World Bank paper notes sin tax gains, but says more work necessary on health component

18 July 2016

“OPEN and systematic monitoring” will be critical to the success of the Sin Tax Law, a World Bank working paper reported as it flagged information gaps that need plugging.

This was among the recommendations set forth by the paper “Sin Tax Reform in the Philippines: Transforming Public Finance, Health, and Governance for More Inclusive Development.”

The paper noted that “monitoring awareness of health insurance coverage, changes in health care utilization, and health spending is important.”

Besides an annual review of the monitoring framework and the need to take early action on data gaps, the paper also listed six other recommendations:

• Ensure the continued success of the tax stamp system coupled by the enhanced oversight of the tobacco industry;• Ensure the poor and near-poor are informed of their entitlement to free health insurance and provide health insurance cards;

• Strengthen the Philippine Health Insurance Corp.’s actuarial capacity and institutionalize a rolling three-to-five-year Medium-Term Expenditure Framework in the Department of Health (DoH);

• Design health awareness campaigns to combat smoking and excessive drinking;

• Enhance budget and spending transparency and accountability in tobacco-growing regions financed by “sin tax” earmarks, and;

• Sustain a broad coalition of civil society and continue legislative engagement and support.

The paper — authored by senior economists Kai Kaiser, Caryn Bredenkamp, and Roberto Iglesias — said the first three years of implementation of Republic Act No. 10351 were a “success.”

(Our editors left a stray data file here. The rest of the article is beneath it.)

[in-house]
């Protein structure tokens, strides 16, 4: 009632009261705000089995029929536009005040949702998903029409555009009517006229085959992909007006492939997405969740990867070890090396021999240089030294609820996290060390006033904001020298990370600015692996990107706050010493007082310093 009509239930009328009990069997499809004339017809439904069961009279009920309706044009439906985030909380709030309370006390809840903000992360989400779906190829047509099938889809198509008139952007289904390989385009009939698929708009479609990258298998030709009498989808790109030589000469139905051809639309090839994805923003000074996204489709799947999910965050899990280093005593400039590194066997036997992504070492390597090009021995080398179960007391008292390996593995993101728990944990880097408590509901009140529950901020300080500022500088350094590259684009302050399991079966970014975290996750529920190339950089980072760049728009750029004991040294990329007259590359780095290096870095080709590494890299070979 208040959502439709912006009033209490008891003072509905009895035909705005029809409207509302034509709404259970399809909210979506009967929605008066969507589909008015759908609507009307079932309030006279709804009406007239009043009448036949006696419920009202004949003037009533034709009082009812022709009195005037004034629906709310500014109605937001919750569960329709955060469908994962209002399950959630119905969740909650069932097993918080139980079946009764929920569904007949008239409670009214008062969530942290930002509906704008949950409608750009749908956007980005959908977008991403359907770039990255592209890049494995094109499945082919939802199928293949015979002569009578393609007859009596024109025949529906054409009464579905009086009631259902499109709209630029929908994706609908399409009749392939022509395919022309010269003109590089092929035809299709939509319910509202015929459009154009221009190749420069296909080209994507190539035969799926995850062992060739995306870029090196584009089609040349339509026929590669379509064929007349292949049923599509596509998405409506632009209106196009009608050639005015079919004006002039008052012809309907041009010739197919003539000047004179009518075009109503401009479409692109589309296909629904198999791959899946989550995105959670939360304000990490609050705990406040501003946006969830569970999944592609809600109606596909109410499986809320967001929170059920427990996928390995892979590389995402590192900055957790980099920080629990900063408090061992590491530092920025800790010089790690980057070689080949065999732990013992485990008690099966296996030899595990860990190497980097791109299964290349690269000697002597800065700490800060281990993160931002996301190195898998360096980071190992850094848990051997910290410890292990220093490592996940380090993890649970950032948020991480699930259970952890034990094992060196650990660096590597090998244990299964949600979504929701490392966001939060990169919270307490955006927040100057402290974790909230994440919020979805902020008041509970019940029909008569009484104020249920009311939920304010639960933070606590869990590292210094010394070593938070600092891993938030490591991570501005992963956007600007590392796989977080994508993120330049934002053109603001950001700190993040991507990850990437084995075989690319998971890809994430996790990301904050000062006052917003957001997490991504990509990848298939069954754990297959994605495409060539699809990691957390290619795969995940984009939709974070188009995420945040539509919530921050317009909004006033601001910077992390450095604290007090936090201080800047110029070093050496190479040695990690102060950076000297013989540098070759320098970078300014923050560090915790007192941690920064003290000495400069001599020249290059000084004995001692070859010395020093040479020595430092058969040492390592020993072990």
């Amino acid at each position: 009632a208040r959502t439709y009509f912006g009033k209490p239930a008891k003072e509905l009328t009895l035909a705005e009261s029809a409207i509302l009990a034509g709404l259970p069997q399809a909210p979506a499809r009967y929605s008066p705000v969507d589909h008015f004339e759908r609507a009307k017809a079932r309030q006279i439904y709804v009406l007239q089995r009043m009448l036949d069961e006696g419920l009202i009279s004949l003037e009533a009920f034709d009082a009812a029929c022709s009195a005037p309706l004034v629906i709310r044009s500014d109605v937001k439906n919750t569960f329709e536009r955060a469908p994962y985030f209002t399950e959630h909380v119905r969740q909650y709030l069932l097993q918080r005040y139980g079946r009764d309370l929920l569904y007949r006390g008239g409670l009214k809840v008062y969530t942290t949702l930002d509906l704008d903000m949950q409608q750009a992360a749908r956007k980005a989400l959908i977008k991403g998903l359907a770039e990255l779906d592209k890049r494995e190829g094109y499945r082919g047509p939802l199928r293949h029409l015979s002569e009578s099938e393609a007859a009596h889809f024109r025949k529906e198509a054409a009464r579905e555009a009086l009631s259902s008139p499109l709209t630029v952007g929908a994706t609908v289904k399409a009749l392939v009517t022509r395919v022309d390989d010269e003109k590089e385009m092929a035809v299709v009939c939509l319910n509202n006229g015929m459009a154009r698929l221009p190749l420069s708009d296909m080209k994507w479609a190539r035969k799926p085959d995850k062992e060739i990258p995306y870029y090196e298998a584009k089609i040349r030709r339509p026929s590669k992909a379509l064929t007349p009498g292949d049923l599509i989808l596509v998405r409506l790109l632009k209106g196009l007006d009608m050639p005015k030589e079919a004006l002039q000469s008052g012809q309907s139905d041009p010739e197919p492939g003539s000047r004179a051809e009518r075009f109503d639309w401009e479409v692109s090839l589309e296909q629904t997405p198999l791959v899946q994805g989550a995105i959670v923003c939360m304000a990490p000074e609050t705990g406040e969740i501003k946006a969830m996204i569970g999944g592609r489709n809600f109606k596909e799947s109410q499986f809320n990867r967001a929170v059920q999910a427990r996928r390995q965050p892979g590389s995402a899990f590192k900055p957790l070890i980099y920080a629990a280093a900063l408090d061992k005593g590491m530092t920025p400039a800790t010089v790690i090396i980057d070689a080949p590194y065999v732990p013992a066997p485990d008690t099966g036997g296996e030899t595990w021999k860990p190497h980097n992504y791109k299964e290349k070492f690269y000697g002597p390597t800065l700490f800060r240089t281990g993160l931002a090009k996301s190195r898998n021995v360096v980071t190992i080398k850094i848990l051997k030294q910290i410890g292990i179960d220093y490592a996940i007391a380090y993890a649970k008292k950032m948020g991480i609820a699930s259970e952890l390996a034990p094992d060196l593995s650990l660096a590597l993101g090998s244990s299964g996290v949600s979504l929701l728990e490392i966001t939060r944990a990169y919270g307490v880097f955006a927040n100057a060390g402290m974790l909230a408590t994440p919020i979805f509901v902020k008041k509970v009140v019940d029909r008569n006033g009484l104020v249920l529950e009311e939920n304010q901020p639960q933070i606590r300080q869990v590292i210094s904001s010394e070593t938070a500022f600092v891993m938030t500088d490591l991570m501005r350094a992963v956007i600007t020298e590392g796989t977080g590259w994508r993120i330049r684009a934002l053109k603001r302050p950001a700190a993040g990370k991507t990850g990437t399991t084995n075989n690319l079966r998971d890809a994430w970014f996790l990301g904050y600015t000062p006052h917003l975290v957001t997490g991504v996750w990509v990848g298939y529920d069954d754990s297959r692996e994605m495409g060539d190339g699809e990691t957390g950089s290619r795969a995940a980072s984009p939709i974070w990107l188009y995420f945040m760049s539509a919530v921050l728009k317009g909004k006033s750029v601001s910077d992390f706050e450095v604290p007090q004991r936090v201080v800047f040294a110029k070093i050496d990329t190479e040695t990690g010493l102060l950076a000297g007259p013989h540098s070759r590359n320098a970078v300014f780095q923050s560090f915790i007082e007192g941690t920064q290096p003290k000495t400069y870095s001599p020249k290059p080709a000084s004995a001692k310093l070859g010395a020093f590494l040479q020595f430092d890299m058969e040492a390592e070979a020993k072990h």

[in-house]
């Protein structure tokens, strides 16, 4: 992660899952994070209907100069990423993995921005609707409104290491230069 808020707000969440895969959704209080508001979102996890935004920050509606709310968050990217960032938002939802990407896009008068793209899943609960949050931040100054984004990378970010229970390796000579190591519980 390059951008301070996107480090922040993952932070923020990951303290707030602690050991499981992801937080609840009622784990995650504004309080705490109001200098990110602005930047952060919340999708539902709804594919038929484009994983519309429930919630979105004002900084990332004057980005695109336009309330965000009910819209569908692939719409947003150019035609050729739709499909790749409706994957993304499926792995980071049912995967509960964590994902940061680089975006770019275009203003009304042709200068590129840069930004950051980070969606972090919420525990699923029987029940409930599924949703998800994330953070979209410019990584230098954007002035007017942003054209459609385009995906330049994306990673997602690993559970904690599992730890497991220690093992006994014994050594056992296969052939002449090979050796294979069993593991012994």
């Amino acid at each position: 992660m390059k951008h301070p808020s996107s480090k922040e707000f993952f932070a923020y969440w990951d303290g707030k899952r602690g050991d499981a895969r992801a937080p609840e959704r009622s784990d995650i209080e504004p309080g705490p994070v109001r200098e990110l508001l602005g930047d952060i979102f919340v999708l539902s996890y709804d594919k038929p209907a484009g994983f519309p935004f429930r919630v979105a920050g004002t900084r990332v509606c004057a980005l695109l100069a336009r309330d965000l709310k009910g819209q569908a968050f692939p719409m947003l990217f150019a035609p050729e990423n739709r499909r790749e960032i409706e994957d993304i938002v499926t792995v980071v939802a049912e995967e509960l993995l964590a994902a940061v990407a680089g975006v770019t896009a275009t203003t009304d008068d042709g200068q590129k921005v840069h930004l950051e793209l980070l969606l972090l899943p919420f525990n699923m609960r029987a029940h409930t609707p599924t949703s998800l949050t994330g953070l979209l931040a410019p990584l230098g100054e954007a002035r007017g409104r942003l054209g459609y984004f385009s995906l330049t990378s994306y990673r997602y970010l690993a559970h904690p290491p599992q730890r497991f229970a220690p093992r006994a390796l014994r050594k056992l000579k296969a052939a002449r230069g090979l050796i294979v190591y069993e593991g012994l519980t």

It noted that the price of the cheapest cigarette brand had increased by more than 50% while “sin tax” revenues doubled in terms of share of gross domestic product. In terms of enforcement, 95% of cigarette packs have been stamped with holographic tax stamps while the Bureau of Internal Revenue (BIR) has taken legal action on tax evasion in the sector.

Meanwhile, smoking prevalence has fallen to 25%, according to the most recent Social Weather Stations survey commissioned by the DoH in 2015. Comparably, the figure was 30% in 2011 and 29% in 2012, before implementation of the law began.

The paper also noted that the DoH’s budget tripled in three years, and the poorest 40% of the population, as well as senior citizens, have started receiving health insurance.

But the paper noted that initial implementation and monitoring challenges are likely to emerge.

It pointed out that outcomes in areas such as smoking prevalence and access to health services are subject to both “an effect lag and a measurement lag.” This meant that “the impact will only be fully captured by the results framework in later years.”

On the other hand, it noted that third-party efforts and data collection innovations are “already helping” where official systems have not been able to monitor promptly.

“In light of the historical weaknesses of administrative data in the Philippines, ex-ante efforts were needed to put in place additional data collection mechanisms to ensure that data for an evidence-based dialogue would be available down the line, whether from official or third-party sources,” the paper read.

The government began implementing the law in 2013, and the BIR has consistently exceeded its excise tax collection targets.